Despite Colorado’s fame as a skiing destination, Denver actually ranks 30th of 174 major U.S. cities in terms of sunshine potential, not far behind Honolulu and Miami. In fact, Colorado has the third highest installed solar PV generation capacity of any U.S. state (source: IREC US Solar Market Trends 2009). As a result of innovative policies and greater awareness of environmental issues, Colorado was an early adopter of solar energy systems. As of the end of 2009, the state had 59 megawatts of installed solar PV capacity, third highest among U.S. states despite the fact that the state ranks 22nd in terms of population. In addition, Colorado installed 53.6 megawatts of solar power in 2010, ranking Colorado fourth in the nation, which was double the output for 2009 (23.4 megawatts).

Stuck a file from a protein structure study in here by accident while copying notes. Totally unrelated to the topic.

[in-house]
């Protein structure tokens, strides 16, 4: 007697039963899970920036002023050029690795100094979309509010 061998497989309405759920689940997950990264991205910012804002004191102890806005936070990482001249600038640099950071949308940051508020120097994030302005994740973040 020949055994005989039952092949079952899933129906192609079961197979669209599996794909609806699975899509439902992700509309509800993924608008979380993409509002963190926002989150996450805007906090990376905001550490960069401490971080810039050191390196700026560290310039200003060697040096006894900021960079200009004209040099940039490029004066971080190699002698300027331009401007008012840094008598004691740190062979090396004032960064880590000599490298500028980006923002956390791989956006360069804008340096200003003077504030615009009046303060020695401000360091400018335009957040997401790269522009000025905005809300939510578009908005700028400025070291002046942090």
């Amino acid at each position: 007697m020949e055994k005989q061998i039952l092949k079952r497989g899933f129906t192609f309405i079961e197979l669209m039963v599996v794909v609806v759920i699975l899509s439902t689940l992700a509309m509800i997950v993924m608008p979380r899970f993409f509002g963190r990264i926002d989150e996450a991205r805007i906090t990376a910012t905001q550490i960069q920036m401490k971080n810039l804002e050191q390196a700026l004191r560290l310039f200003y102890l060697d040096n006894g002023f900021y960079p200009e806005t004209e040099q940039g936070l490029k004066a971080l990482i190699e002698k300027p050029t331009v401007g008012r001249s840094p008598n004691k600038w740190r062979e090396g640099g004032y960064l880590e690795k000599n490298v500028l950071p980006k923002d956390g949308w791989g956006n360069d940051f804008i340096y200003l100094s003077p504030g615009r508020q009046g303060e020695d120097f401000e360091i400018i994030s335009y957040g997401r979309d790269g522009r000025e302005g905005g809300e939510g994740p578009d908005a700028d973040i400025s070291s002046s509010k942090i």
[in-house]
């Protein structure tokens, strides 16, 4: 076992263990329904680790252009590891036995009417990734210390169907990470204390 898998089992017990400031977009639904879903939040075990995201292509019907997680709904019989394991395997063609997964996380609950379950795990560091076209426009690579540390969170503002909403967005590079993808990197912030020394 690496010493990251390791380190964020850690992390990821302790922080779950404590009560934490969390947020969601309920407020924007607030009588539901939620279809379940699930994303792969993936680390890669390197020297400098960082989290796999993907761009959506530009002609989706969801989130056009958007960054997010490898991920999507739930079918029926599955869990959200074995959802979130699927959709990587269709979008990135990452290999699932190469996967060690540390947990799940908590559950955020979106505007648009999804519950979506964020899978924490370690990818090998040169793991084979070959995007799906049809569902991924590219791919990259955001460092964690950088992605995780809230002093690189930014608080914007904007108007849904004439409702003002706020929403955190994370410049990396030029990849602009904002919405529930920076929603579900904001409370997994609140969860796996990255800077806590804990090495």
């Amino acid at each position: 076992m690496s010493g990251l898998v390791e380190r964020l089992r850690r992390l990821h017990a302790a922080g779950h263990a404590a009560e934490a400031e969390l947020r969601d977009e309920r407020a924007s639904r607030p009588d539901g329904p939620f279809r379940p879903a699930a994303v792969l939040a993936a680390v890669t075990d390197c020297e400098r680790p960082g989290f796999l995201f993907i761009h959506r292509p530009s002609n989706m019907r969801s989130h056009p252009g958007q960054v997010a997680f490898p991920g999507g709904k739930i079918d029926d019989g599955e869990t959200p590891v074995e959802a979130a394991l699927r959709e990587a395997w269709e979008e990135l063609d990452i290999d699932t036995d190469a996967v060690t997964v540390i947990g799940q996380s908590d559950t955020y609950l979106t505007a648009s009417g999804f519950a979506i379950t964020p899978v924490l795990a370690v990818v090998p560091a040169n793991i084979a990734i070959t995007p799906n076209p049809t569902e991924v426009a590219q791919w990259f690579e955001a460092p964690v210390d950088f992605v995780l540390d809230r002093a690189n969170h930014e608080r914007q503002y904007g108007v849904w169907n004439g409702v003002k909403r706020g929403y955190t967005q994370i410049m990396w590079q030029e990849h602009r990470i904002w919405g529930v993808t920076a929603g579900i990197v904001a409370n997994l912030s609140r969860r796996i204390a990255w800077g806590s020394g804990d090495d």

Home to natural gas, oil and some of our nation’s best solar rebates, Colorado plays an important role in the United States’ energy industry. Colorado was the first state to create a Renewable Portfolio Standard (RPS), through a 2004 ballot initiative. Originally, the RPS mandated that all utilities with more than 40,000 customers provide at least 10% of their electricity from a renewable energy source. Through additional improvements, it is now mandated that by 2021 investor-owned utilities must provide 30% and cooperatives and municipal utilities with over 40,000 must provide 10% of their retail load from renewable energy sources. Investor-owned utilities also have a distributed generation requirement, which is good news for solar owners. By 2020, 3% of the retail load must come from customer solar electric systems, rather than huge solar farms. This means that investor-owned utilities will continue to offer fantastic solar incentives to consumers to increase the number of residential and commercial solar systems!